Conspiracy Culture: Post-Soviet Paranoia and the Russian Imagination

By Keith A. Livers

© 2020

Contemporary Russia stands apart as one of the most prolific generators of conspiracy theories and paranoid rhetoric. Conspiracy Culture traces the roots of the phenomenon within the sphere of culture and history, examining the long arc of Russian paranoia from the present moment back to earlier nineteenth-century sources, such as Dostoevsky’s anti-nihilist novel Demons.

Conspiracy Culture examines the use of conspiracy tropes by contemporary Russian authors and filmmakers including the postmodernist writer Viktor Pelevin, the conservative author and pundit Aleksandr Prokhanov, and the popular director Timur Bekmambetov. It also explores paranoia as an instrument within contemporary Russian political rhetoric, as well as in pseudo-historical works. What stands out is the manner in which popular paranoia is utilized to express broadly shared fears not only of a long-standing anti-Russian conspiracy undertaken by the West, but also about the destruction of the country’s cultural and spiritual capital within this imagined "Russophobic" plot.

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Product Details

  • World Rights
  • Page Count: 320 pages
  • Dimensions: 5.9in x 1.1in x 9.1in
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SKU# SP006440

  • PUBLISHED SEP 2020

    From: $56.25

    Regular Price: $75.00

    ISBN 9781487507374
  • PUBLISHED OCT 2020

    From: $56.25

    Regular Price: $75.00

Quick Overview

This book examines the uses of conspiracy tropes in post-Soviet culture, providing the first systematic, in-depth analysis of Russia’s most "paranoid" contemporary authors.

Conspiracy Culture: Post-Soviet Paranoia and the Russian Imagination

By Keith A. Livers

© 2020

Contemporary Russia stands apart as one of the most prolific generators of conspiracy theories and paranoid rhetoric. Conspiracy Culture traces the roots of the phenomenon within the sphere of culture and history, examining the long arc of Russian paranoia from the present moment back to earlier nineteenth-century sources, such as Dostoevsky’s anti-nihilist novel Demons.

Conspiracy Culture examines the use of conspiracy tropes by contemporary Russian authors and filmmakers including the postmodernist writer Viktor Pelevin, the conservative author and pundit Aleksandr Prokhanov, and the popular director Timur Bekmambetov. It also explores paranoia as an instrument within contemporary Russian political rhetoric, as well as in pseudo-historical works. What stands out is the manner in which popular paranoia is utilized to express broadly shared fears not only of a long-standing anti-Russian conspiracy undertaken by the West, but also about the destruction of the country’s cultural and spiritual capital within this imagined "Russophobic" plot.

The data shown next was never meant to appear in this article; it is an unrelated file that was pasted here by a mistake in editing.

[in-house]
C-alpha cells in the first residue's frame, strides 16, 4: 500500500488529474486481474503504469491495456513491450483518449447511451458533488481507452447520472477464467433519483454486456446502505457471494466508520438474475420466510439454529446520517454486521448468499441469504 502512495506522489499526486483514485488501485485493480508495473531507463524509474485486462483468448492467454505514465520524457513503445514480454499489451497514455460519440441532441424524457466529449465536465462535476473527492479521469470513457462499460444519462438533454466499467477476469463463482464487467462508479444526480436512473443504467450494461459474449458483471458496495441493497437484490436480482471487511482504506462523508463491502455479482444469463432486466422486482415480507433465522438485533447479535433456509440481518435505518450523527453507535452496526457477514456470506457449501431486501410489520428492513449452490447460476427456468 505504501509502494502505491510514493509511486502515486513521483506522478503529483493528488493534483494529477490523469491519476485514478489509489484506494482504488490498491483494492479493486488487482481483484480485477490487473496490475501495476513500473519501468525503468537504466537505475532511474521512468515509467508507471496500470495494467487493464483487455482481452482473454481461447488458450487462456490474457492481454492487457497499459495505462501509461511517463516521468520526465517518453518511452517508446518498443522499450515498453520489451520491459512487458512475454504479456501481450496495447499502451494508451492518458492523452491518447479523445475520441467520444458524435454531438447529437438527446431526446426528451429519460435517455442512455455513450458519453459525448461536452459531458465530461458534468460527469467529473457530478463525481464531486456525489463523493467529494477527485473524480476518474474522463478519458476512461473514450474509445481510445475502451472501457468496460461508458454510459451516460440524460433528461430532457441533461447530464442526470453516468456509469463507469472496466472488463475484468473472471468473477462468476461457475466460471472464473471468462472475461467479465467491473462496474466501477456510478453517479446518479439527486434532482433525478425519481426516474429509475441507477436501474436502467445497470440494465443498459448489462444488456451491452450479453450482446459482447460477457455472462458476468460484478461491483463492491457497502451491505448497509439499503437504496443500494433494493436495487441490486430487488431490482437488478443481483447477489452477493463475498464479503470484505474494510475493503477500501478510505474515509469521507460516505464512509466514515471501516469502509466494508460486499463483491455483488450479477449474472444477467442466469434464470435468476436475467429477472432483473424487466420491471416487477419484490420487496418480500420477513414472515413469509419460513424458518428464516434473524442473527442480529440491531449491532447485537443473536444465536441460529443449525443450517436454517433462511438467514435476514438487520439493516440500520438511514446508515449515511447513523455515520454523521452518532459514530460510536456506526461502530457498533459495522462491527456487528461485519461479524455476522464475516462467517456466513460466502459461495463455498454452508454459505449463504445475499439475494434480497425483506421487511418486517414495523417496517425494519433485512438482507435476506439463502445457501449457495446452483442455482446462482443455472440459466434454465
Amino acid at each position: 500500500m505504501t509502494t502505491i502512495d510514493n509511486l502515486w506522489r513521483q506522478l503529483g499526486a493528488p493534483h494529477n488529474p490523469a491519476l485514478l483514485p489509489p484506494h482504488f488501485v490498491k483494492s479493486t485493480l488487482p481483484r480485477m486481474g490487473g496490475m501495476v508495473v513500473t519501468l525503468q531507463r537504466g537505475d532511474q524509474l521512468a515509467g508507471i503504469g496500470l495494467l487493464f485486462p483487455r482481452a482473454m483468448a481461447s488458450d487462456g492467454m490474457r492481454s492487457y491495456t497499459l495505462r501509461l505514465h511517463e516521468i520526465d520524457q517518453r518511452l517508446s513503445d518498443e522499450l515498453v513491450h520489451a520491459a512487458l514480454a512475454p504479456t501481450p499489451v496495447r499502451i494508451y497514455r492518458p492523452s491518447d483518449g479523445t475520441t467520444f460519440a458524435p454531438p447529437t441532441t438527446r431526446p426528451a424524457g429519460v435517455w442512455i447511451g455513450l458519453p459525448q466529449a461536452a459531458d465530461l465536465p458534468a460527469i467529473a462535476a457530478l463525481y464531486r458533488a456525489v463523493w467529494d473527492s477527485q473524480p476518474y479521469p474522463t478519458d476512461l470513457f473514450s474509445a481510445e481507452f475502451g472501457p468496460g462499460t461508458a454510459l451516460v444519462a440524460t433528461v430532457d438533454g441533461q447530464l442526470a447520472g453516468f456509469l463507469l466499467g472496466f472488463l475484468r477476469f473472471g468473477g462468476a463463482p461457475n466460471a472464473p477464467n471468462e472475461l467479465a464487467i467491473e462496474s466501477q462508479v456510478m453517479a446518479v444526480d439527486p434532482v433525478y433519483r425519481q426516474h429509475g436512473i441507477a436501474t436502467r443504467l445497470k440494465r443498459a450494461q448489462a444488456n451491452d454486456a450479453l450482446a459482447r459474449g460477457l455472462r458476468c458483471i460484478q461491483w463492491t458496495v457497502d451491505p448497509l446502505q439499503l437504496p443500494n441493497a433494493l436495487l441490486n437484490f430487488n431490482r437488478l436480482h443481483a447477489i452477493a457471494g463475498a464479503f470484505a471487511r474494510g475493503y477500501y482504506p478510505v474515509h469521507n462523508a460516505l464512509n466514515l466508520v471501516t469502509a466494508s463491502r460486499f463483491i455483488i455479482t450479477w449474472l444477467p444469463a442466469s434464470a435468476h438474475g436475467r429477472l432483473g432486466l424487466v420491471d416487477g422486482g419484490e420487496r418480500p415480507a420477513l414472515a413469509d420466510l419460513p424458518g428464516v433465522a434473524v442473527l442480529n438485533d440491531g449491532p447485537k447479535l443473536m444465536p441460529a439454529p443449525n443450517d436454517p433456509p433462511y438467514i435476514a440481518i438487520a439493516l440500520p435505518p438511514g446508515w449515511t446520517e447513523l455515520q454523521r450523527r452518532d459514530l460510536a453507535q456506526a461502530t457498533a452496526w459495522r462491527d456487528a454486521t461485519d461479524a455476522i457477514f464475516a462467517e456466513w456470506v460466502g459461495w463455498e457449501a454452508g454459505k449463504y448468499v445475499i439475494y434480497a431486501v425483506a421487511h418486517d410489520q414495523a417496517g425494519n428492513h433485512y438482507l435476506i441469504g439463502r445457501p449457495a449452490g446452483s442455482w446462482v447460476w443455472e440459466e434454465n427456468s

Continue Reading Read Less

Product Details

  • World Rights
  • Page Count: 320 pages
  • Dimensions: 5.9in x 1.1in x 9.1in
  • Reviews

    "Convincingly contextualizing Russian conspiracy narratives within wider, global tendencies, Conspiracy Culture also explores the hidden anxieties underlying American conspiratorial thought regarding Russia's influence on US politics. In doing so, Keith A. Livers avoids stereotypical characterizations of Russians as having a unique proclivity for the conspiracy mindset."


    Boris Noordenbos, Department of Literary and Cultural Analysis, University of Amsterdam

    "Conspiracy Culture broadens the focus of conspiracy studies to encompass the most prolific producers of contemporary paranoid narratives in Russia."


    Henrietta Mondry, Department of Russian, University of Canterbury, New Zealand

    "Conspiracy Culture is an engaging, original, and insightful investigation into this burgeoning field of conspiracy studies, one that contributes in significant ways to our understanding of post-Soviet society as well as of current global challenges and power struggles."


    Sofya Khagi, Department of Slavic Languages and Literatures, University of Michigan
  • Author Information

    Keith A. Livers is an associate professor in the Department of Slavic and Eurasian Studies at the University of Texas at Austin.
  • Table of contents

    Acknowledgments

    Introduction: The Anti-Russian Conspiracy

    1. From Vampire Capitalism to Enlightened Selfhood: Viktor Pelevin’s (Anti)-Conspiracy Novels

    2. The Great Anti-Russian Plot: Aleksandr Prokhanov’s Conspiracy Novels of the 2000s

    3. Timur Bekmambetov’s Night and Day Watch: Russia’s Secret Others

    4. From the “Dulles Plan” to Pussy Riot: Conspiracy Theories in Today’s Russia

    Conclusion: Mr. Putin and Comrade Trump

    Bibliography

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